How I use git
Post image

This is a loose translation of my post from 2017 + minor edits.


I had to learn git basics at my first job (back in 2014). Since then I thought that in order to be a proficient git user you only need a few commands:

And additionally:

For the most part, I’m still thinking that but an old dog always learns new tricks (eventually).

Generally speaking, it’s useful to know about git fundamentals. It’s worth learning what a commit is, what a branch is, what a tag is, etc.

Some handy settings

Auto completion

I was surprised to find out that not everyone has it enabled. Here you go.

Adding current branch to your bash prompt

Add this code to your .bashrc. I’ve been using it since starting that first job of mine.

function git-current-branch {
    git branch --no-color 2> /dev/null | grep \* | colrm 1 2

function set_prompt_line {
    local        BLUE="\[\033[0;34m\]"

    # OPTIONAL - if you want to use any of these other colors:
    local         RED="\[\033[0;31m\]"
    local   LIGHT_RED="\[\033[1;31m\]"
    local       GREEN="\[\033[0;32m\]"
    local LIGHT_GREEN="\[\033[1;32m\]"
    local       WHITE="\[\033[1;37m\]"
    local  LIGHT_GRAY="\[\033[0;37m\]"
    local     DEFAULT="\[\033[0m\]"
    export PS1="$BLUE\w $LIGHT_RED[\$(git-current-branch)]$DEFAULT \$ "


Pro tip: your prompt configuration is stored in the variable PS1. Have fun.


Git has its own aliases but I don’t like them.

# Git
alias gst='git status'
alias glog='git log'
alias gcheck='git checkout'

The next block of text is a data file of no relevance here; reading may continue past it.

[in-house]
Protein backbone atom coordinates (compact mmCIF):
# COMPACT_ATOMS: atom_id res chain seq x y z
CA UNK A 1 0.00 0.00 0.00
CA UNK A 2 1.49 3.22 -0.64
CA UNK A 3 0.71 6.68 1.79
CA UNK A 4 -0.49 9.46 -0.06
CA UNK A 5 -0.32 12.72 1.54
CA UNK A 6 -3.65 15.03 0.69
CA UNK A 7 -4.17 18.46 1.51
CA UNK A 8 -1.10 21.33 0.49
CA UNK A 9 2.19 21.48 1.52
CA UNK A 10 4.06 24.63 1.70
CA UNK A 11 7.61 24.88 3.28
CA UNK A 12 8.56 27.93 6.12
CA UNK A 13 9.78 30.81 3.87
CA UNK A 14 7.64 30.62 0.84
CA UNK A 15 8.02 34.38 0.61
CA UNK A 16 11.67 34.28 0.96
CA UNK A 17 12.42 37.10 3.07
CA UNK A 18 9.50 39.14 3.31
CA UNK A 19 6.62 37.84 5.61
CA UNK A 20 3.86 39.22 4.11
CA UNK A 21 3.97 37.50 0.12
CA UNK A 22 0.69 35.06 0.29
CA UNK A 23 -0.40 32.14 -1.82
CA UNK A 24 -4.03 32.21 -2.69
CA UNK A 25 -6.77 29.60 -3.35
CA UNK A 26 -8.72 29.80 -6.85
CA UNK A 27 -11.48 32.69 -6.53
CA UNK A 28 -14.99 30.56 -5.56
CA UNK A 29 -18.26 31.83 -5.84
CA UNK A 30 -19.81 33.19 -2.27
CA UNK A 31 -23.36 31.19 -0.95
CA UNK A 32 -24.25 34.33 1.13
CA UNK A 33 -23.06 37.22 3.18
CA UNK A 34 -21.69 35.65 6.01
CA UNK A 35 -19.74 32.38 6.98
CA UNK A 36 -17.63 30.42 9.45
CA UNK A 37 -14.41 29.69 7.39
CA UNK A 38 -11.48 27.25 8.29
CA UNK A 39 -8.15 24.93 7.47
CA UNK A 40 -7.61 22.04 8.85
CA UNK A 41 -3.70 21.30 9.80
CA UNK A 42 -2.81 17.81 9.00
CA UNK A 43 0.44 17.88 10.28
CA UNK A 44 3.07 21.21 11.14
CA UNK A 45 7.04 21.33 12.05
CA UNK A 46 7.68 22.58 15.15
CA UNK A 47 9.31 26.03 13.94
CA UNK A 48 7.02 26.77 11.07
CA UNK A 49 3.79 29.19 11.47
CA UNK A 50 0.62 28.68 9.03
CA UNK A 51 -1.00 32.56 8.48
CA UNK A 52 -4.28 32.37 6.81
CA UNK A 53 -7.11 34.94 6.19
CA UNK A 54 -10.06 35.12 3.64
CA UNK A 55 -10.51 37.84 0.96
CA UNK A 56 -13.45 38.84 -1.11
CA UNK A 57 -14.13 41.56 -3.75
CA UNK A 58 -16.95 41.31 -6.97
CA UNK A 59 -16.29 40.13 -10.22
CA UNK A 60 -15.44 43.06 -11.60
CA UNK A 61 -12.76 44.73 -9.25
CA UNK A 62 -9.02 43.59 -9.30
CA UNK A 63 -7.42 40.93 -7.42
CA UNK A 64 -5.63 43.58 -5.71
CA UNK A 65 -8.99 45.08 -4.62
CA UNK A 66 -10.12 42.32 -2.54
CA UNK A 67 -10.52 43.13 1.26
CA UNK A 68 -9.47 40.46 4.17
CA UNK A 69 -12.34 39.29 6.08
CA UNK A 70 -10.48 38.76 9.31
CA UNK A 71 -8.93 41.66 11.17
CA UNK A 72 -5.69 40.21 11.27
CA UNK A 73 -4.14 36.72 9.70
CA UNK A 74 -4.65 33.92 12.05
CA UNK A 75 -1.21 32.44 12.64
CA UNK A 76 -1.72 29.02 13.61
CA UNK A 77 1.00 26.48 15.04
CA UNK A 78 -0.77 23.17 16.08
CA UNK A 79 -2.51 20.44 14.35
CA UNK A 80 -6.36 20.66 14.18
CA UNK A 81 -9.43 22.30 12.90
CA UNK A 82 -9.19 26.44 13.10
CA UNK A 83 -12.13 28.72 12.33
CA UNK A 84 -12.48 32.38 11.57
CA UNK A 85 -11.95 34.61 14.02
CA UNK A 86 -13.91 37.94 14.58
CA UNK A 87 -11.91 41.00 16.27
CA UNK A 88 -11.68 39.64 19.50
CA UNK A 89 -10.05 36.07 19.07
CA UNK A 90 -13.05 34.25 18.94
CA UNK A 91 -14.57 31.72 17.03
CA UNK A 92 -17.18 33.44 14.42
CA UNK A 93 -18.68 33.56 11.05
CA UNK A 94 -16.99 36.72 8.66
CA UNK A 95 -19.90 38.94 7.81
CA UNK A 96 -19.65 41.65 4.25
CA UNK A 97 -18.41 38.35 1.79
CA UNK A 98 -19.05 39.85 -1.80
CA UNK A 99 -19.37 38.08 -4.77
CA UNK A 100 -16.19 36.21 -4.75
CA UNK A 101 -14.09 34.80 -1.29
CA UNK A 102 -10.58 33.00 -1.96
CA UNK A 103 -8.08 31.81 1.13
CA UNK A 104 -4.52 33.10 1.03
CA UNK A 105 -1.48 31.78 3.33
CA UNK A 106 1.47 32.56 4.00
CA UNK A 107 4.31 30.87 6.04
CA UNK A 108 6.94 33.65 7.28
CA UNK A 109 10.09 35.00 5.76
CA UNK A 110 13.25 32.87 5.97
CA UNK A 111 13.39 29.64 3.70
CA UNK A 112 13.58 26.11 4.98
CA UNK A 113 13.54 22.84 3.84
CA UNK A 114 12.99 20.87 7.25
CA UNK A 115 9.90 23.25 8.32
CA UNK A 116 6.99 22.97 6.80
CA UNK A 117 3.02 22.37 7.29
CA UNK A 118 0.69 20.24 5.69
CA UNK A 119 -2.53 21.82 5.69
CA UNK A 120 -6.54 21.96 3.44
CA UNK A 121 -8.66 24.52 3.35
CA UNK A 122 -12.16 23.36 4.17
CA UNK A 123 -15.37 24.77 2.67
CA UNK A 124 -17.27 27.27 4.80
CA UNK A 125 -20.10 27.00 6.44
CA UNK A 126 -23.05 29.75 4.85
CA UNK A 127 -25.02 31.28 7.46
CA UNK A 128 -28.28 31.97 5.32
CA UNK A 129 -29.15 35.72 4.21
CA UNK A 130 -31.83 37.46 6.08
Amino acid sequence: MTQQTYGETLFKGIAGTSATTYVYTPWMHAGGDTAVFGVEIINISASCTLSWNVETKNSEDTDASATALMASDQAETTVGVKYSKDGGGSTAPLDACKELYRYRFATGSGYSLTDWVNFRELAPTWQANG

alias gamend='git commit --amend'
__git_complete gcheck _git_checkout
alias gcom='git commit'
__git_complete gcom _git_commit
alias gdiff='git diff'
__git_complete gdiff _git_diff
alias gadd='git add'
__git_complete gadd _git_add

Note: __git_complete enables completion for an alias.

Edit commit messages in your favourite text editor

Let’s start with a scary story based on real events:

Once upon a time, a young inexperienced programmer wanted to commit his code but git opened vim!

Yep, it’s my true story. After a few hours I managed to close it and since then I committed exclusively via git commit -m with one-line messages.

Git, similar to some other programs (e.g. crontab) check the EDITOR variable. Add this to your bash config (~/.bashrc):

export EDITOR=<your editor's executable>

For me it’s emacsclient. Before that, it was subl (Sublime Text). I haven’t checked but I’m assuming it’s important that the command locks the terminal until the text file’s closed.

Tips & Tricks

Switch branch without losing your uncommited changes

Sometimes you can just switch the branch but sometimes you’ll get conflicts. I know two ways around them:

  1. Create a temporary commit
  2. git stash, switch branch, …, switch back, git stash pop

The former is more reliable. The latter is more convenient (IMHO).

Show the changes I’ve made

git diff

This command shows your changes relative to the current commit + stage (this is important). Note: new files aren’t included.

Show the changes in the stage

git diff --cached

Note: this does show new files.

Delete untracked files

I.e. files that aren’t committed to the repo

git clean -df

Cancel last commit

I’ve got a bash alias for that:

alias git-uncommit='git reset --soft HEAD~

У меня на это дело есть alias в баше: